“It really comes down to a version of empathy, a version of looking at somebody else's idea and letting it in, trying to understand what another person is thinking like,” says Cohen. “I'll often stop and say, ‘Oh, wait. Let's dwell on this for a while. What's your take on that?’ Or, swiftly moving off of something that I know isn't going to work or that might work but will take forever and you have to meet the schedule.”

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“If there's enough time in the process,” Kelton says, “the executive producer might give you a couple of notes and send you back to do a second draft. At some point, that draft goes to the table into the writers' room. Then you go through the script page by page, and the executive producer will say, ‘I think we need to beat this line,’ or ‘I don't think this scene is working,’ or ‘Something doesn't feel right,’ and everybody pitches on it.

It's a very democratic process, Kelton says. “In comedy, if it gets a laugh, it's got a good shot of getting in. If you happen to be good at pitching, your jokes are more likely to get laughs in the room and therefore more likely to land in the script.”

“But the showrunner himself—or herself—is in the room, and they are the final arbiters of what gets in,” says Kelton. “There's no network executive, there's no studio executive in the room. It's very rare that even a performer is allowed in the room. Only people who have tremendous power over their own series get to ever sit in the writers' room while they're working.”

Build a diverse team

If everyone in a meeting has the same background and similar personalities, why would you expect to get anything but the same old solutions? Actively recruit people who think differently.

In comedy, not everyone has the same skills, and smart team builders cast the writing staff carefully. “Everybody has different strengths,” Cohen says. “Not to say that some people can't do all of these things, but there are people who are particularly good at crafting character, or crafting story, and there are people who are particularly good at dialogue. But they don't necessarily have all the skills you want, so you try to make sure that all the needs of that particular project are met in terms of a writer's creative input.”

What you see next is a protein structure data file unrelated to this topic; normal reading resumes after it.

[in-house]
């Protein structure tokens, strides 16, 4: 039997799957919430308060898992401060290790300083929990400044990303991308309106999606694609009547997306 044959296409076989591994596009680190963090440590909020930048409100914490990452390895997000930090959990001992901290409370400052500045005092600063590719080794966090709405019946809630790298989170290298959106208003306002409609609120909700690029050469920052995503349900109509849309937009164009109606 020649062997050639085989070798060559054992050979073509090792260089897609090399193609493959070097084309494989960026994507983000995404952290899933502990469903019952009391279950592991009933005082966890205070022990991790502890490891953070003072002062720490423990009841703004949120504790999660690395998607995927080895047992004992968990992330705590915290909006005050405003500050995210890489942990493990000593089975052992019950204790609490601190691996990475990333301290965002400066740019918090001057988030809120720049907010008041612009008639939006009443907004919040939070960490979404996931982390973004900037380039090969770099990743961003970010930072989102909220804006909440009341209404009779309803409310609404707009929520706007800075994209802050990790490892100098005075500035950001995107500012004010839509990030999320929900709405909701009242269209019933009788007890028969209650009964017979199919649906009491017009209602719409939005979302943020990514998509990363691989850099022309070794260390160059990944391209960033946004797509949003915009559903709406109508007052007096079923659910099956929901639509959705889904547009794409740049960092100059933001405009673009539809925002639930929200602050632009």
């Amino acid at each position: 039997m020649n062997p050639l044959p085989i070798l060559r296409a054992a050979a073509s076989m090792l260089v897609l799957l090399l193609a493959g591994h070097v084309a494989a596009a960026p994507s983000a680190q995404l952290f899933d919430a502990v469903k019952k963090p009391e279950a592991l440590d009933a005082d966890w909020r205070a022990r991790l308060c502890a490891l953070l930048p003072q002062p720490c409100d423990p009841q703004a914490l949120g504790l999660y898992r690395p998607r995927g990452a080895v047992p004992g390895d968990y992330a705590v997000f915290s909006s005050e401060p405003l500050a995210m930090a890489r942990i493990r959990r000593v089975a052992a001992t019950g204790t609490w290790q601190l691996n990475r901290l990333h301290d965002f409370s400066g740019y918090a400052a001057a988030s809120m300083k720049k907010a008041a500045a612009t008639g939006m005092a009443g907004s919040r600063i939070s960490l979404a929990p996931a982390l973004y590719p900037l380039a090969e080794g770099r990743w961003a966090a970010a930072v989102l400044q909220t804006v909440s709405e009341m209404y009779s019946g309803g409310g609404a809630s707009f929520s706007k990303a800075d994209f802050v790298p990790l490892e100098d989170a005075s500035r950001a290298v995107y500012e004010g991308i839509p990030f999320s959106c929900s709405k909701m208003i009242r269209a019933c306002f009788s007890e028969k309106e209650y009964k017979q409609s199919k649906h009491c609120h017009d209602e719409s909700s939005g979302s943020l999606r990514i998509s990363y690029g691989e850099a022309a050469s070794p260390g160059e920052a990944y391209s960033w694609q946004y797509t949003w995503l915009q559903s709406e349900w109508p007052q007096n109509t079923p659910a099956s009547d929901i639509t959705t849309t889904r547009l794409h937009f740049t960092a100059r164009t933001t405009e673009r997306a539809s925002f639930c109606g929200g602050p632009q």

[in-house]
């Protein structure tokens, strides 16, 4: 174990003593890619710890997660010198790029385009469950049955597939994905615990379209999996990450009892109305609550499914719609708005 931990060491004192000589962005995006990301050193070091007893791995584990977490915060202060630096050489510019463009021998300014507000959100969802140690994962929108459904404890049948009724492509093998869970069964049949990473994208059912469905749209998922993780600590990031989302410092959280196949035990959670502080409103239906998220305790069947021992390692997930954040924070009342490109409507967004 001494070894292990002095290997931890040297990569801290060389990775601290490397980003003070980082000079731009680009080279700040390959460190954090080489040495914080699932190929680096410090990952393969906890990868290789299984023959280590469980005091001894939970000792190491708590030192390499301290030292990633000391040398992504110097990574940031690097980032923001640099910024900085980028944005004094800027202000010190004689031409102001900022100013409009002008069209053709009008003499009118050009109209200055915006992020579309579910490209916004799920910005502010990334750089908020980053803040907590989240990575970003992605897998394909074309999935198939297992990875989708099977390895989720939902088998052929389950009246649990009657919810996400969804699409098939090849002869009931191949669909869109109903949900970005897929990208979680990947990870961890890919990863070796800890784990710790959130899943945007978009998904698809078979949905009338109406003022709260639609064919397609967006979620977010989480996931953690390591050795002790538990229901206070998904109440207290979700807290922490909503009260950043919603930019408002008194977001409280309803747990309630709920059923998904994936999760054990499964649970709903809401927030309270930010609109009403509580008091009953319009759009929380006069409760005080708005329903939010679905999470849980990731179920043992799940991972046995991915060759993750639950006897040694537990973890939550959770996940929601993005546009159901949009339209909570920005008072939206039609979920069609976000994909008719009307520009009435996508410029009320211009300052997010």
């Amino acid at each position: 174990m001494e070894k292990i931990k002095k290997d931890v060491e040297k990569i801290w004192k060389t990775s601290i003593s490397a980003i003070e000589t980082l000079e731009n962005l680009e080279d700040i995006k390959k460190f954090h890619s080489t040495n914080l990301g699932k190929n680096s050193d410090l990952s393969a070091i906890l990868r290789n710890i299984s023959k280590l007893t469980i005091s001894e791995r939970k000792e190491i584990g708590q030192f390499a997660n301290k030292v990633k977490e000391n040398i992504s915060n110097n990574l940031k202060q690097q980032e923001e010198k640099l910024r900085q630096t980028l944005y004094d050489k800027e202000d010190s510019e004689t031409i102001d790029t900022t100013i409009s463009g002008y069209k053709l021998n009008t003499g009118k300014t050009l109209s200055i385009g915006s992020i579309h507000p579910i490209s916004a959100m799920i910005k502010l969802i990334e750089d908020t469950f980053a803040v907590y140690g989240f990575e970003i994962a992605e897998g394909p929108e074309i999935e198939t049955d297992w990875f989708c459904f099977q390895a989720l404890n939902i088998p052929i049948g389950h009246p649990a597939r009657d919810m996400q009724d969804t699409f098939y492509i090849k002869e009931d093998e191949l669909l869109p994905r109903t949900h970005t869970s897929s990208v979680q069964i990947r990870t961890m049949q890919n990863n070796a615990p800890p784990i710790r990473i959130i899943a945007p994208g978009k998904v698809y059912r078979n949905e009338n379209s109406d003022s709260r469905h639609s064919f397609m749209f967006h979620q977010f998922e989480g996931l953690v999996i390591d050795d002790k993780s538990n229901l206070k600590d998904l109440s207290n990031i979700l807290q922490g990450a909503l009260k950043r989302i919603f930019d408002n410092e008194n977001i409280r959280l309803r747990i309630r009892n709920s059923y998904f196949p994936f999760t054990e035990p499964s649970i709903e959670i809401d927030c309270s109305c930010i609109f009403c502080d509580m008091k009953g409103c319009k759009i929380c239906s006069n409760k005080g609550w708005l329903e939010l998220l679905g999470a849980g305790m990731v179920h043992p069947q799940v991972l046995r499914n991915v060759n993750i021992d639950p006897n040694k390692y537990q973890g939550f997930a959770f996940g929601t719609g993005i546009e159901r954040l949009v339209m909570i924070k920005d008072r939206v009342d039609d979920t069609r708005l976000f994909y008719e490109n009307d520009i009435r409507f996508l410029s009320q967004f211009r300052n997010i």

“There are different skills that writers bring to the room,” Kelton adds. “Really good showrunners cast their room so they have the right mix of skills and talent. Some people are good at story. Some people are good at jokes. When it's 2:00 a.m. and the energy is dwindling because everybody's been up all day and you're mired in a very difficult rewrite, there are certain writers who just bring a certain energy to the room. There are certain writers who'll pitch a lot of stuff that doesn't get into the script, but it generates a lot of ideas and action. There are certain writers who are just so charming and funny when they talk about their own lives that they keep the room in good spirits. They may not necessarily be the best technical writers, but they're like that funny uncle that you have at Thanksgiving who just makes everything better.”

Diversity benefits any creative process because it gives a wider perspective—but that also makes disagreements inevitable. Negotiation is important even if you work with a frequent collaborator. Learn to turn the dispute into a new solution. “All right, we were disagreeing—like he wanted this, I wanted that—and we both felt very strongly,” Cohen says. “We said OK, put those two things aside. Let's come up with a third thing that we both like better than either of the things that we were just fighting for. Because I know if we both like it and we both think it's right, it's definitely better than the other two things that we were each fighting for.”

Listen to feedback

When your project is done—or when you think you’re done—you most likely go through an approval process. If you’re like most people, this experience requires patience and a willingness to heed feedback that is less than fully informed. Don’t freak out.

Eventually, the scripts or outlines go to the network or producer for approval. Sometimes, there are comments. Sometimes the comments are suggestions, and sometimes they’re carved-in-stone “thou shalts.”

Your response to the feedback depends on your relationship with that particular network and that particular executive, Kelton says. “A really good executive doesn't give thou-shalt notes. A really good executive tries to convince you that his idea will help you be successful with your show. When it's done right, it's truly a creative collaboration. As you can imagine, some executives are more creative than others. Some executives think they're creative and aren't. Some executives know they're not creative and they may throw out an idea or try to influence you, but they may ultimately defer to the creative people.”